Sedona and its vortexes
As of Monday, Aug. 30, Ada and I are still on vacation. This time in Sedona, Ariz., and it has the most beautiful redrocks, blue sky and fleecy white clouds. Sedona has a population of 20,000 but the visitors number four million a year. That is so easy to understand because of all the things here to draw folks back again and again.
So many people we have talked to say they came for a visit and ended up moving here. My main interests are the many lovely art galleries. I enjoy talking to the artists and sharing ideas with them.
Another drawing card is the Vortexes. There are four in Sedona and a multitude of folks visiting from all over the world come for that reason alone. They experience an energy that is exciting and growth inspiring. A Vortex is a funnel shape created by a whirling fluid motion of spiraling energy. Familiar examples of these shaped could be whirlwinds, tornadoes and water going down a drain. It can be made up of anything that flows, such as wind, water or electricity. The vortexes in Sedona have a strange magnetism and the area is considered spiritual.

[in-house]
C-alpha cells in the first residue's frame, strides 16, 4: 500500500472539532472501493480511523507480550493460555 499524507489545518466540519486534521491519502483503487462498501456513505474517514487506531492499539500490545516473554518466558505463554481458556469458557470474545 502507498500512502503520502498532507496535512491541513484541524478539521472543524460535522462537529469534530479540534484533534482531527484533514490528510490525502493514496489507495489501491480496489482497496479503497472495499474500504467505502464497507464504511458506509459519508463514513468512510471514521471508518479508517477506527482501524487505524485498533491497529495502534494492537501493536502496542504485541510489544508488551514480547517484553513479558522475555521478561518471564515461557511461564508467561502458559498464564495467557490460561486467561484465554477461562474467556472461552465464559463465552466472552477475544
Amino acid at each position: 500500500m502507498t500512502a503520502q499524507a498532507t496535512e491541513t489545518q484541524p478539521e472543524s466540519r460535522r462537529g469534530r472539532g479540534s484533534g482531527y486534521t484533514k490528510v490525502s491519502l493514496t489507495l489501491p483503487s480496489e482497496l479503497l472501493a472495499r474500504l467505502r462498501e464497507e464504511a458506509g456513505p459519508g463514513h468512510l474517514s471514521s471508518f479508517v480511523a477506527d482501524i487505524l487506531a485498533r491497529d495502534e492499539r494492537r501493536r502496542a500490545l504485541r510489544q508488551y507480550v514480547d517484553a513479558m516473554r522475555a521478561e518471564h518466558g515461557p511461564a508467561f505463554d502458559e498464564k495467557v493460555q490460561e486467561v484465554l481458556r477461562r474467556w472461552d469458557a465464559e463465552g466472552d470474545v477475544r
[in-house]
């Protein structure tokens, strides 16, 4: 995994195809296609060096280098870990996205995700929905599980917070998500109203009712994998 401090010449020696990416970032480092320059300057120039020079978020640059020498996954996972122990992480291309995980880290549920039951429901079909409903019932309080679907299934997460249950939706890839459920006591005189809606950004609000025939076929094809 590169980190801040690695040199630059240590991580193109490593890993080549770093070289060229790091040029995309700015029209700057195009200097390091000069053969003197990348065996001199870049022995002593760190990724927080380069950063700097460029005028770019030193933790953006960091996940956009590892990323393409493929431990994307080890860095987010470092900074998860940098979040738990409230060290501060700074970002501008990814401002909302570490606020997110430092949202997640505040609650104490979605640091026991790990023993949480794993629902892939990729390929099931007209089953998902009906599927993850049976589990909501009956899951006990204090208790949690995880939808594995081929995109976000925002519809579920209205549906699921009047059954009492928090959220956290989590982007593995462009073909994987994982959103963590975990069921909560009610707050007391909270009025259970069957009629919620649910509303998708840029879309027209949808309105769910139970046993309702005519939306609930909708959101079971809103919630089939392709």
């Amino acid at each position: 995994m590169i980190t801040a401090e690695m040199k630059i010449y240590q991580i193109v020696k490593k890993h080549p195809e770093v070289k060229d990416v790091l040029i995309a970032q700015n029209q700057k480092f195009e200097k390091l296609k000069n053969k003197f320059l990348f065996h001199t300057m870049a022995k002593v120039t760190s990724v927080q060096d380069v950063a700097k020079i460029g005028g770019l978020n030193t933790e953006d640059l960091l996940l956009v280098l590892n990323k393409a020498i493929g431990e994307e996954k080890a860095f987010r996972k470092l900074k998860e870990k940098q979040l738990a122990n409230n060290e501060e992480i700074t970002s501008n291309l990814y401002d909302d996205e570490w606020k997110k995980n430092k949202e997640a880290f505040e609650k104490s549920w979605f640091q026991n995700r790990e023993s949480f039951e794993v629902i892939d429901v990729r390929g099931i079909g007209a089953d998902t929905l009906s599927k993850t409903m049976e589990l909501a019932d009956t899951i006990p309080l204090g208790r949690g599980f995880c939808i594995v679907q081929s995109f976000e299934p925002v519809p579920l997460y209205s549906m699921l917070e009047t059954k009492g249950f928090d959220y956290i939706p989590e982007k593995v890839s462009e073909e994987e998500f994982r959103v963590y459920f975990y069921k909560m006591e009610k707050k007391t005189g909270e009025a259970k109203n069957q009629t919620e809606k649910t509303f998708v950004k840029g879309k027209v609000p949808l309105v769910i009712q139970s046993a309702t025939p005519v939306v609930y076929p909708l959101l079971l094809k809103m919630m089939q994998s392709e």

Some visitors claim to let the energy flow into them and through them and that it is almost overwhelming. I personally have not had this sensation but the whole area is uplifting.
One strange thing is that the Juniper trees that grow nearby often have severely twisted trunks and branches, an effect attributed to the vortex energy.
I have read that the red rocks are caused by millions of years of layerin gsandstone and limestone that were left in the area by a receding ocean. Iron oxide eventually covered the grains of sandstone, and in natural process rust formed. The stunningly beautiful red rocks of Sedona are the result of this process.
We will be home in another week after visiting cousins in Sun City. It has been a wonderful trip but it will be good to be back home and in “the real world.”